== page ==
After the British took over these places, Goa, Daman and Diu, Dadra and Nagar Haveli, and Dadra and Nagar Haveli stayed in Portuguese hands, and Pondicherry, Mahe, and Karaikal stayed in French hands.

On November 1, 1858, the British Crown took over the government of India from the East India Company.

The above timeline shows how the Indians lost their independence and came to be ruled by the East India Company and then by the British Government.

Economy and Policy under British Paramountcy

• In the year 1800, India was responsible for a huge 20% of the world’s industry output. But by 1900, India was known for being poor. Its products made up only 1.7% of all world trade, and more than 30 million people (more than 10% of India’s population) died of hunger during the 82 years that the British ruled India.In his book “The Rise and Fall of Great Powers,” Paul Kennedy gives the following numbers to show how the fortunes of the British and the Indians changed between 1750 and 1900. The change also happens at the same time as the rise of British power in India.

• After 1818, when the British took over as the most powerful country in India, Indian manufacturing quickly went down while British manufacturing went up. This can be linked to the rise of British rule in India and how well India did at the time.

In 1757, the British took over Bengal and Bihar. In 1799, they took over Mysore. In 1818, the Marathas, the biggest power in India at the time, gave up. In 1849, the British took over the Sikh kingdom of Punjab. Once they were in charge, the British rulers made sure that British trade and commerce grew at the expense of Indian trade. The Indian trade was ruined by rules that made it hard for them to do business.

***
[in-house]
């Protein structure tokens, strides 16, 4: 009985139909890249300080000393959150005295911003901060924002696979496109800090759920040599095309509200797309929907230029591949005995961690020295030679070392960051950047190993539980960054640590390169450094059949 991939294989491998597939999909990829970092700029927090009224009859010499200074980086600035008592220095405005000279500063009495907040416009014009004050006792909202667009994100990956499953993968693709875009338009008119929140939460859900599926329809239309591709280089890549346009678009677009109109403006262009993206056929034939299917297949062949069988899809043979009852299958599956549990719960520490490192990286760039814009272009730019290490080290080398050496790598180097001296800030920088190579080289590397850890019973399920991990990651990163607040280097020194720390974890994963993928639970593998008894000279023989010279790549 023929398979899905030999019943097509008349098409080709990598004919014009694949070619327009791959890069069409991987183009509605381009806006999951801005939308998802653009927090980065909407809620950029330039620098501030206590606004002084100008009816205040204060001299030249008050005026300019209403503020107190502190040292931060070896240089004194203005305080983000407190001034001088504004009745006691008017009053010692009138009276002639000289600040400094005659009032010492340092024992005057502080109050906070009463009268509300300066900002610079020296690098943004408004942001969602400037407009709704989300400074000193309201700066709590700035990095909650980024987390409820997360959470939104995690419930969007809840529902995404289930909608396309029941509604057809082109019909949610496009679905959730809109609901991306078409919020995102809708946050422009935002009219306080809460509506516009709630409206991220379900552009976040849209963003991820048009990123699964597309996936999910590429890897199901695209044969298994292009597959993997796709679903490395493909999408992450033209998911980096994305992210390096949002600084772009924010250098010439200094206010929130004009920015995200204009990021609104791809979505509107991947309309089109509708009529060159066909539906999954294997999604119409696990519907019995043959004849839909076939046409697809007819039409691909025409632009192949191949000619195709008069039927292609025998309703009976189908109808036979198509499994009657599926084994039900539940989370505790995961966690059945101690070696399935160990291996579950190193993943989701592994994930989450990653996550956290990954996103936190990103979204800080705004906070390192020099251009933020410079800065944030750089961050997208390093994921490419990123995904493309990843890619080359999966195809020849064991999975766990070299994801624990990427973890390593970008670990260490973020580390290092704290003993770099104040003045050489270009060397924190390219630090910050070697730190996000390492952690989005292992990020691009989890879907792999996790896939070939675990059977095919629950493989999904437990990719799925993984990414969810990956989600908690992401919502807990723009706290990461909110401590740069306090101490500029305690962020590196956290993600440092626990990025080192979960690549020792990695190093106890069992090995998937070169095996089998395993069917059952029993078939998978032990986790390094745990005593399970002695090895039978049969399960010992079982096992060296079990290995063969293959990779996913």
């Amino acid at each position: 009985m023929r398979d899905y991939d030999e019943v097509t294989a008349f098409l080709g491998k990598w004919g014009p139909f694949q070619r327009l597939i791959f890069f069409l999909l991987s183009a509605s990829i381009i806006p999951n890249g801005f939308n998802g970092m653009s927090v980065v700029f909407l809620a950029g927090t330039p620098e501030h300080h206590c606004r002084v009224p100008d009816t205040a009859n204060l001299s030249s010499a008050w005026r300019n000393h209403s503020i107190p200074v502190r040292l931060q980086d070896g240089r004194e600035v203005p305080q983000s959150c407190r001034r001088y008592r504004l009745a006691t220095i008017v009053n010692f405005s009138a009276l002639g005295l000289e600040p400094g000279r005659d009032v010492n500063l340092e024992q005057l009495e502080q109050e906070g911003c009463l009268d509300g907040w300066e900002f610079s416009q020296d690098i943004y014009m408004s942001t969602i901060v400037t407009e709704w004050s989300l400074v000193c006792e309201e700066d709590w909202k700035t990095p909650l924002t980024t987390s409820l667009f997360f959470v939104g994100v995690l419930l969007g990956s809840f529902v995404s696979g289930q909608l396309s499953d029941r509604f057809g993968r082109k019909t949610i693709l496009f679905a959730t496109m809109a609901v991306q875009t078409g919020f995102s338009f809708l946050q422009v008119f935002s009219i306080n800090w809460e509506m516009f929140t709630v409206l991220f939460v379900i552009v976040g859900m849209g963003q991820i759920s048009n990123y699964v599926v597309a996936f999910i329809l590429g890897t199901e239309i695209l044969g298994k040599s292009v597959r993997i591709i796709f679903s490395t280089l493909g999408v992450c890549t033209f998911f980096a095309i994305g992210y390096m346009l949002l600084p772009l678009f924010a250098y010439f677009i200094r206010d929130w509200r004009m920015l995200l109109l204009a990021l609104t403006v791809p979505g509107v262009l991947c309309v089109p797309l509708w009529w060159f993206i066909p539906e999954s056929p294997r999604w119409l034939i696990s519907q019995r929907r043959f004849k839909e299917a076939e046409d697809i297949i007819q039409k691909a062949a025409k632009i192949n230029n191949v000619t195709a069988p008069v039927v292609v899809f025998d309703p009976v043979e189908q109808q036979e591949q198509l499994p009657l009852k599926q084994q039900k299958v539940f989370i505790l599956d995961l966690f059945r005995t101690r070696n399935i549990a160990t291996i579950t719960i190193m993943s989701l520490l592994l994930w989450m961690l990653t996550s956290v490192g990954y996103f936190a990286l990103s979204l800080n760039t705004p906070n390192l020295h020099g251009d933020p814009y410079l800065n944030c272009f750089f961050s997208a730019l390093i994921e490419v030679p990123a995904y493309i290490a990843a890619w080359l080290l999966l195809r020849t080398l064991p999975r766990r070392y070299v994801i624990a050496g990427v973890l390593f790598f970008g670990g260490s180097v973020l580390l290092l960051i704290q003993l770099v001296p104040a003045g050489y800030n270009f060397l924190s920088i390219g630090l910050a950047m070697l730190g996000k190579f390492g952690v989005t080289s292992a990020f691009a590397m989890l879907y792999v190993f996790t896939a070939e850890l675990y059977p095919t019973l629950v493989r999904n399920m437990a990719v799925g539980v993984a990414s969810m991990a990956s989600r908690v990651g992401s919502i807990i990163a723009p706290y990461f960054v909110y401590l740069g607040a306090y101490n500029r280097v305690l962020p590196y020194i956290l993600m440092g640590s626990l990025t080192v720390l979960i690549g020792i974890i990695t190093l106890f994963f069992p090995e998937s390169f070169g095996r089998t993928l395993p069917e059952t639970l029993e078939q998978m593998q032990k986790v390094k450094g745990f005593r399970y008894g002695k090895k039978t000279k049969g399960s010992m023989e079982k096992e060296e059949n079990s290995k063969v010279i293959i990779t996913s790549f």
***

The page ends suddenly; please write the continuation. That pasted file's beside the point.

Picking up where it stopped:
During the early stages of the Industrial Revolution, Indian goods that were very competitive were charged duties of 70 to 80%. Even later, British goods made by machines were charged 10 to 27% less in duties than Indian goods made by hand.

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• Wilson, a British historian of India, says, “It was stated in evidence in 1813 that cotton and silk goods from India could be sold for a profit in British markets at prices 50 to 60 percent lower than those made in England… Without the 70 and 80 percent tax on the value of Indian textiles, the mills in Paisley and Manchester would never have started up.

• A Parliamentary committee report from 1840 says that British cotton and silk goods went into India with a duty of 3.5% and woollen goods with a duty of 2%. However, Indian cotton, silk, and woollen goods went into Britain with a duty of 10%, 20%, and 30%, respectively.

The Policy of Subordinate Isolation

• With the arrival of Lord Hasting, ties with the princely states moved into a new phase. He wanted the British to be in charge of the Indian Princely states.Instead of treating them as equals in his deals with them, he forced them to work together in a subordinate way. The prices no longer had any control over the outside world. Even when it came to things that happened within the country, British people meddled and told the rulers what to do.